While Mussolini was in prison, Claretta and her sister were also imprisoned and Romans who hated the social- climbing family wrecked their huge villa while leaving Mussolini’s intact. The Petaccis followed Mussolini north, living near his new residence at Salò on Lake Garda where he had his family and as many as 200 hangers-on. Claretta managed only rare brief meetings with him. Mussolini was ill and depressed ( ‘I’m an utterly ridiculous person… ‘surrounded by bastards and idiots’) whereas Claretta was increasingly resolute and insistent that he be harsher to his opponents, especially Jews. She feared that Rachele and the Fascists around Mussolini planned to kill or kidnap her while Rachele feared that Claretta aimed to replace her. Rachele went after Claretta with a pistol but, rather than use it, merely abused her as a ‘whore’. It was melodrama swinging between imminent tragedy and comic opera.
Mussolini tried to appease the two jealous women but Myriam, now 21, whom he had called playfully ‘la piccola idiota’ when she was an adolescent chaperone for his meetings with Claretta, wrote letters dressing him down. She repeated her sister’s accusations of cowardice, adding Claretta ‘ is always right.’ Their mother also wrote to him. The Petaccis became an annoying distraction from Mussolini’s main business of unwittingly wrecking Italy.
Eventually, as Allied forces drew near, the Petacci and Mussolini families found refuge further north, leaving Mussolini and Claretta by the lake but then he left for Milan making no provision for her safety. From Milan he fled north in a convoy which was intercepted by Partisans who also stopped an Alfa Romeo driven by Marcello Petacci, carrying his own family and Claretta. She asked the Partisans to kill her with Mussolini because her ‘life would have no sense once he was dead.’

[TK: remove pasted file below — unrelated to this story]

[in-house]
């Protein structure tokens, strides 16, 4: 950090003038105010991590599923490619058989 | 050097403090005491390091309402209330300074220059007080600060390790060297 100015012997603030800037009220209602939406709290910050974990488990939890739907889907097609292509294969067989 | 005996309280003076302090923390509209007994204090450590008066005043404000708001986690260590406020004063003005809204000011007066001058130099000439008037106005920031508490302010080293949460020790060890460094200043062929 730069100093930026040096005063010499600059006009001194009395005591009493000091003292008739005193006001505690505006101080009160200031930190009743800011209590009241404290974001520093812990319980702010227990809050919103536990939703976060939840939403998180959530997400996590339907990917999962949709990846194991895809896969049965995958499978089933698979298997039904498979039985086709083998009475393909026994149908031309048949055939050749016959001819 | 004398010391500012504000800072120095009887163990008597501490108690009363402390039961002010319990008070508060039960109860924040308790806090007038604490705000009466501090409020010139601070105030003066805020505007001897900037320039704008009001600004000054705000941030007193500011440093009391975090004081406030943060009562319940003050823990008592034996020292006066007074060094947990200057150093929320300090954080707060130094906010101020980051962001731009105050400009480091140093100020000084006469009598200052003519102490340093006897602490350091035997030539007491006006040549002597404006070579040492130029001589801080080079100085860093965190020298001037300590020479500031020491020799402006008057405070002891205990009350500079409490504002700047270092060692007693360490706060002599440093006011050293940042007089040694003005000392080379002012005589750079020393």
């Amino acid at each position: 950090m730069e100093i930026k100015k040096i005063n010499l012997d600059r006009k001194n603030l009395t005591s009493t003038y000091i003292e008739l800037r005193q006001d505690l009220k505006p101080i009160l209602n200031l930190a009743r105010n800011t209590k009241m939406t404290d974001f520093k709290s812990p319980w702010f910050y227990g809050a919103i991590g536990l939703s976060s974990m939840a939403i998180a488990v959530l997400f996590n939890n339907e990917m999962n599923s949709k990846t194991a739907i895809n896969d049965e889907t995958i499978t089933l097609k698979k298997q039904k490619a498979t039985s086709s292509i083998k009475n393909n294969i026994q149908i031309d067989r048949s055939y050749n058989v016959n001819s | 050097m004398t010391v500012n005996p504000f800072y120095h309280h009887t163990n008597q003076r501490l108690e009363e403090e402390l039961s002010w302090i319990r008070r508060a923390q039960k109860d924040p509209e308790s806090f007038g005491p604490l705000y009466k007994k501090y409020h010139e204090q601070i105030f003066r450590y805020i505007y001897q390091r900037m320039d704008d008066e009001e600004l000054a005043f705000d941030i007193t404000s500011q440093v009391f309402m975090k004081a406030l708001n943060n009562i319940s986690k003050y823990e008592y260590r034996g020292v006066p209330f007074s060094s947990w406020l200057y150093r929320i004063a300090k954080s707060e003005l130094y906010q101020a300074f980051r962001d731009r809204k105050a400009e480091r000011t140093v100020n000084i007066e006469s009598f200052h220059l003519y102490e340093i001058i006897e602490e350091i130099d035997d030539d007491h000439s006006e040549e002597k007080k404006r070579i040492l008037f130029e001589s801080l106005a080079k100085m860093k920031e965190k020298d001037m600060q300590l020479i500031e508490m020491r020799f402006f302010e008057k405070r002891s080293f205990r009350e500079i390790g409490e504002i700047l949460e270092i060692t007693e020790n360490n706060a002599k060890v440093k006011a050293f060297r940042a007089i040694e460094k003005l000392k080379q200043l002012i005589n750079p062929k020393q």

Both were shot and their bullet-ridden corpses, with others, were taken to Milan, savaged by a vengeful crowd and hanged up upside down at a petrol station.
It is a gruesome story. Sydney University graduate Richard Bosworth, a senior research fellow in history at Jesus College, Oxford and author of many books on modern Italian history, is the first English-language historian who has made use of the copious documentation Claretta left in diaries and in the letters between her and ‘Ben’. They were taken by the State Archives so there is no problem about their authenticity as there is about alleged Mussolini diaries.
They record that Mussolini was a violent lover but Claretta was satisfied that a great man meant great sex. He primed her with reminiscences of previous conquests and she rose to the competitive challenge. However although publicity promises ‘graphically detailed accounts of sexual life’ there are few details or descriptions as Claretta’s prose was prim, for instance coyly using only the first letter of the words when referring to prostitutes or bums.
A meticulous researcher, Bosworth tells the story judiciously and vividly in the context of Mussolini’s relations with all his lovers and true to historians’ current interest in their subjects’ private lives, emotions and psychology. But although Mussolini devoted a lot of time to women, they do not seem to have influenced his major decisions, for instance that as late as 1940 to throw in his lot irrevocably with Hitler. The book provides insight into the corruption of the regime but also, intentionally or not, inspires pity for the two wrongheaded lovers. Although Mussolini was bombastic in public he could be shrewd in private and, in his last years, recognised his crushing political and personal failures. Bosworth is cool towards Claretta, perhaps to counter latter-day admirers who see her as a sensual saint, but I think she deserves credit for her courage in choosing to die with Mussolini.
Claretta: Mussolini’s Last Lover
Yale University Press
312 pages. £ 18.99 in UK